All I Can Do Is Pray. (Is That All?)

A Year of Being Kind blog – Tuesday, October 21, 2014

be grateful you have a glass

All I Can Do Is Pray. (Is That All?)

I was sitting in church on this gray October day. Quiet, almost sleepy afternoon. I went out into the larger office, passed by the administrator’s desk. My coffee had gotten cold, and I wanted to warm it up in the microwave oven. Lo and behold, I saw the shadow of a man through the blinds. I recognized him, and let him in.

He came into the hallway, and made a beeline for the pew against the wall. He had a hard luck story. (Of course.) I believed most of it. I have seen individuals similar to him and his partner. In poor health to begin with, continuing health problems, fired or let go from their jobs, long-term unemployed. What is a person to do? How can they get on their feet and start climbing when the bottom rung of the ladder is so high to begin with?

I was fortunate. There was a little money knocking around the church. (Unusual!) Plus, I gave him the last gift card from Subway. He really was grateful. More of the story came out after I sat with him in the sanctuary. Listening, actively. I asked a few, kind follow-up questions, just trying to get more information out of him. He was ready to talk, and how!

I’ve met people before who spilled the beans, told me all sorts of things. This man was very much after the same pattern. After listening for a while, and letting him know I actively heard him, I suggested closing in prayer before he left. Oh, boy! You should’ve seen his eyes light up! He was so grateful for the prayer. I had him read a few sentences out the prayer and resource section of the hymnal just before I closed, too.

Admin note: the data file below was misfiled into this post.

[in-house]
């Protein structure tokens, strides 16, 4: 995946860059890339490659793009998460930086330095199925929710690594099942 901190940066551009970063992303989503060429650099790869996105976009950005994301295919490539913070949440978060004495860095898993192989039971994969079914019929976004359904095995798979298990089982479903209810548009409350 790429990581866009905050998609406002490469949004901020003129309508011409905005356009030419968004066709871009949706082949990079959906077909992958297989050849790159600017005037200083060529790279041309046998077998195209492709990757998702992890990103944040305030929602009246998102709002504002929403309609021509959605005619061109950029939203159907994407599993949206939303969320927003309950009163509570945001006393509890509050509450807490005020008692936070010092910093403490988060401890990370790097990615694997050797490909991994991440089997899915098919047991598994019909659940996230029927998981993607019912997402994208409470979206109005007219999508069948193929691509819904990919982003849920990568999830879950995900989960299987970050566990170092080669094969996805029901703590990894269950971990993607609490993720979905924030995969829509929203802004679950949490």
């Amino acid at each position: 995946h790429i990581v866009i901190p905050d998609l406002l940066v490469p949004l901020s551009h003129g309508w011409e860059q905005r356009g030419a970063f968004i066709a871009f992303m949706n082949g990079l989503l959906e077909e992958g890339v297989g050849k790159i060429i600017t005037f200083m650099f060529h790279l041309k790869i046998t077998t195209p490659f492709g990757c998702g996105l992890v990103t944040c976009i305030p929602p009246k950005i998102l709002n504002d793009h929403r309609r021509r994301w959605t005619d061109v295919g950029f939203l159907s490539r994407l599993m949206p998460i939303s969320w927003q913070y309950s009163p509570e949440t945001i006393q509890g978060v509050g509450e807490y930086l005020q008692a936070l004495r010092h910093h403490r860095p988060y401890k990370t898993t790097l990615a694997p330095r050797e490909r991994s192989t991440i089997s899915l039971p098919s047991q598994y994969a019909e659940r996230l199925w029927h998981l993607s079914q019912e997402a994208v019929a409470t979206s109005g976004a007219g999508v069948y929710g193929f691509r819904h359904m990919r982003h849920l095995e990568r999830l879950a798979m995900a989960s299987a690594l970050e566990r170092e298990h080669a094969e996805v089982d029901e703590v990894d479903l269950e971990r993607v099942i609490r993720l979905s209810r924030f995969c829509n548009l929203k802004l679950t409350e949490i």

I wish that I had had more money to give away this morning. But, alas, just about “all” I had to give away was a Subway coupon, and prayer. Prayer. What about that? How do you feel when someone has a real, deep need. Even a devastating need. What then?

I couldn’t help but think of the poor man in front of me, and his partner. And the verse for the month of October, too. Proverbs 19:17 – “Whoever is kind to the poor lends to the Lord, and will be repaid in full.” God, this dear man is dearly loved by you.

Sometimes, people ignore or even look down on those who don’t even have two coins to rub together. Help me remember these sad facts. God, help this dear man and his partner—and all of their family, too. You are so amazing, keeping track of countless events, and people, and places to hide. Help me, God, just like You come alongside of anyone who needs You. Thank You, Lord.

@chaplaineliza

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Listen Up! Being Helpful

A Year of Being Kind blog – Wednesday, April 9, 2014

BK one kind word

Listen Up! Being Helpful